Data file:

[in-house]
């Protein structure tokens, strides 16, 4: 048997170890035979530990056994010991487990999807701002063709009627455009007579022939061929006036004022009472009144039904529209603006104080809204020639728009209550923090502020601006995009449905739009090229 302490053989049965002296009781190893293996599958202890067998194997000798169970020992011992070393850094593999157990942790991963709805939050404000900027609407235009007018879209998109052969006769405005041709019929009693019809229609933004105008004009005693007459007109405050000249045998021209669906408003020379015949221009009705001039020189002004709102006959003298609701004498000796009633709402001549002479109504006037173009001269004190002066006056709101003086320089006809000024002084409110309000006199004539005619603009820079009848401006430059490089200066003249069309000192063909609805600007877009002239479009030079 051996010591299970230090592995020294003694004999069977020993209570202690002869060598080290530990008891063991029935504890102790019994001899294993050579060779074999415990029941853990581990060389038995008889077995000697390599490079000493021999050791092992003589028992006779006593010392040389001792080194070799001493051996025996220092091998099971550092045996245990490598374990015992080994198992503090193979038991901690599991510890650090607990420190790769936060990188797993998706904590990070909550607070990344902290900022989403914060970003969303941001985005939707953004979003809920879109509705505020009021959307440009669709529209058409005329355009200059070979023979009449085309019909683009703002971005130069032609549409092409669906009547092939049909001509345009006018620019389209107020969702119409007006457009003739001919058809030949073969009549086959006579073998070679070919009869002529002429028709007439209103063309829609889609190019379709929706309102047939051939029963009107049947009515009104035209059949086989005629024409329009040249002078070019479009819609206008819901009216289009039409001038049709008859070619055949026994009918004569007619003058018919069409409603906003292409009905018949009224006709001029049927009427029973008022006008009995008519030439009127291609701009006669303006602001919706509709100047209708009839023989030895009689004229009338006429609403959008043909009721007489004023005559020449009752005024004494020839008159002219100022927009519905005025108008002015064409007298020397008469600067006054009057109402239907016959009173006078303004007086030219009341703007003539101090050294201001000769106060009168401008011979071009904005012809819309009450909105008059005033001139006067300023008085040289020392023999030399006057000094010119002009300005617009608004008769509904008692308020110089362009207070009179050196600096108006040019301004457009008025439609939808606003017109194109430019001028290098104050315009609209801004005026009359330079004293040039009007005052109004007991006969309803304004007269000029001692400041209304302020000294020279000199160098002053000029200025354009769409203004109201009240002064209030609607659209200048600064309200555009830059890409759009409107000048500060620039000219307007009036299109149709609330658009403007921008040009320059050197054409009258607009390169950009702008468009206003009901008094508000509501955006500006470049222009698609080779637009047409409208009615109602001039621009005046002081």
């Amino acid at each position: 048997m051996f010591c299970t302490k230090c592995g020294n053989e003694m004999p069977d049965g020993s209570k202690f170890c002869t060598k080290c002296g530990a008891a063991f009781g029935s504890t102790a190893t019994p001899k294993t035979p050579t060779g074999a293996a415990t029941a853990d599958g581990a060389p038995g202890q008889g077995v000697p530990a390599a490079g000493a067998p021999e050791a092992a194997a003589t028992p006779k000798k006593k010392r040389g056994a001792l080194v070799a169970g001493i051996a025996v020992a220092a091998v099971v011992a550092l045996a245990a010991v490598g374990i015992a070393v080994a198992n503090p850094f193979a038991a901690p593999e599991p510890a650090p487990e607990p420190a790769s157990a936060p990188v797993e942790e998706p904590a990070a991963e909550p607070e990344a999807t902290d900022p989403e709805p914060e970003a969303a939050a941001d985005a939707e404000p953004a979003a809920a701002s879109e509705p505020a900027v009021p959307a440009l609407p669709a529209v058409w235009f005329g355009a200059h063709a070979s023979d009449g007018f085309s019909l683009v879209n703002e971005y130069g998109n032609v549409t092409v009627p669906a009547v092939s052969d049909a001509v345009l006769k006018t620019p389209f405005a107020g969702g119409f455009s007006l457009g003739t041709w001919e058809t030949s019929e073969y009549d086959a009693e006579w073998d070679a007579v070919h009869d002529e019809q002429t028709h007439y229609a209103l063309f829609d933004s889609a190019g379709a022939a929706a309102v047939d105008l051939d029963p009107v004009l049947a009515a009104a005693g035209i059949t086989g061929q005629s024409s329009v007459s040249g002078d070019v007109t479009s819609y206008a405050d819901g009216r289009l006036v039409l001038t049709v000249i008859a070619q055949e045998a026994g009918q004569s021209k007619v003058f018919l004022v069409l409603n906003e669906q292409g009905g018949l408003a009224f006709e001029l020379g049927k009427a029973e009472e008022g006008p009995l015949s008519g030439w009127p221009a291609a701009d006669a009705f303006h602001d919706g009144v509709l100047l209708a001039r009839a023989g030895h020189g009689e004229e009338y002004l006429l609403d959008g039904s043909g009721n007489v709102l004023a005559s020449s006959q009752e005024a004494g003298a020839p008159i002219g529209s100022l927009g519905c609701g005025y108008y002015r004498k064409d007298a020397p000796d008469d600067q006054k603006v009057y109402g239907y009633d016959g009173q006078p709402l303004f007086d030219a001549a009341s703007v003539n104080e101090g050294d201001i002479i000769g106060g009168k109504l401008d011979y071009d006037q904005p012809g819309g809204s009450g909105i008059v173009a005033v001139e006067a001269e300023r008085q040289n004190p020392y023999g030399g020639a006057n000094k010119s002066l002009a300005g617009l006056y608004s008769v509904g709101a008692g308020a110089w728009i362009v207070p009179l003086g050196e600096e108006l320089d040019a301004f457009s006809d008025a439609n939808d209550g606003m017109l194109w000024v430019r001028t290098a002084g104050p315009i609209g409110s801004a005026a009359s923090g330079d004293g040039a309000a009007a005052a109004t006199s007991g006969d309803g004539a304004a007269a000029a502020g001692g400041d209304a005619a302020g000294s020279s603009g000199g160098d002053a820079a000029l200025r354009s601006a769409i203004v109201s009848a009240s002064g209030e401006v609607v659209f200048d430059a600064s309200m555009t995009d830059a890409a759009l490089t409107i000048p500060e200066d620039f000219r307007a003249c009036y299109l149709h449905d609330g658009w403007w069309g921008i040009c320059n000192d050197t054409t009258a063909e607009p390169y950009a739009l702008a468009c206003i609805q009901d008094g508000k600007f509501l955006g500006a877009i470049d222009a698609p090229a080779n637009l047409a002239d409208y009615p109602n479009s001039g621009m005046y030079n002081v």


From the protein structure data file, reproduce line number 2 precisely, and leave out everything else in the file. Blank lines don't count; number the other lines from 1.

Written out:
């Protein structure tokens, strides 16, 4: 048997170890035979530990056994010991487990999807701002063709009627455009007579022939061929006036004022009472009144039904529209603006104080809204020639728009209550923090502020601006995009449905739009090229 302490053989049965002296009781190893293996599958202890067998194997000798169970020992011992070393850094593999157990942790991963709805939050404000900027609407235009007018879209998109052969006769405005041709019929009693019809229609933004105008004009005693007459007109405050000249045998021209669906408003020379015949221009009705001039020189002004709102006959003298609701004498000796009633709402001549002479109504006037173009001269004190002066006056709101003086320089006809000024002084409110309000006199004539005619603009820079009848401006430059490089200066003249069309000192063909609805600007877009002239479009030079 051996010591299970230090592995020294003694004999069977020993209570202690002869060598080290530990008891063991029935504890102790019994001899294993050579060779074999415990029941853990581990060389038995008889077995000697390599490079000493021999050791092992003589028992006779006593010392040389001792080194070799001493051996025996220092091998099971550092045996245990490598374990015992080994198992503090193979038991901690599991510890650090607990420190790769936060990188797993998706904590990070909550607070990344902290900022989403914060970003969303941001985005939707953004979003809920879109509705505020009021959307440009669709529209058409005329355009200059070979023979009449085309019909683009703002971005130069032609549409092409669906009547092939049909001509345009006018620019389209107020969702119409007006457009003739001919058809030949073969009549086959006579073998070679070919009869002529002429028709007439209103063309829609889609190019379709929706309102047939051939029963009107049947009515009104035209059949086989005629024409329009040249002078070019479009819609206008819901009216289009039409001038049709008859070619055949026994009918004569007619003058018919069409409603906003292409009905018949009224006709001029049927009427029973008022006008009995008519030439009127291609701009006669303006602001919706509709100047209708009839023989030895009689004229009338006429609403959008043909009721007489004023005559020449009752005024004494020839008159002219100022927009519905005025108008002015064409007298020397008469600067006054009057109402239907016959009173006078303004007086030219009341703007003539101090050294201001000769106060009168401008011979071009904005012809819309009450909105008059005033001139006067300023008085040289020392023999030399006057000094010119002009300005617009608004008769509904008692308020110089362009207070009179050196600096108006040019301004457009008025439609939808606003017109194109430019001028290098104050315009609209801004005026009359330079004293040039009007005052109004007991006969309803304004007269000029001692400041209304302020000294020279000199160098002053000029200025354009769409203004109201009240002064209030609607659209200048600064309200555009830059890409759009409107000048500060620039000219307007009036299109149709609330658009403007921008040009320059050197054409009258607009390169950009702008468009206003009901008094508000509501955006500006470049222009698609080779637009047409409208009615109602001039621009005046002081």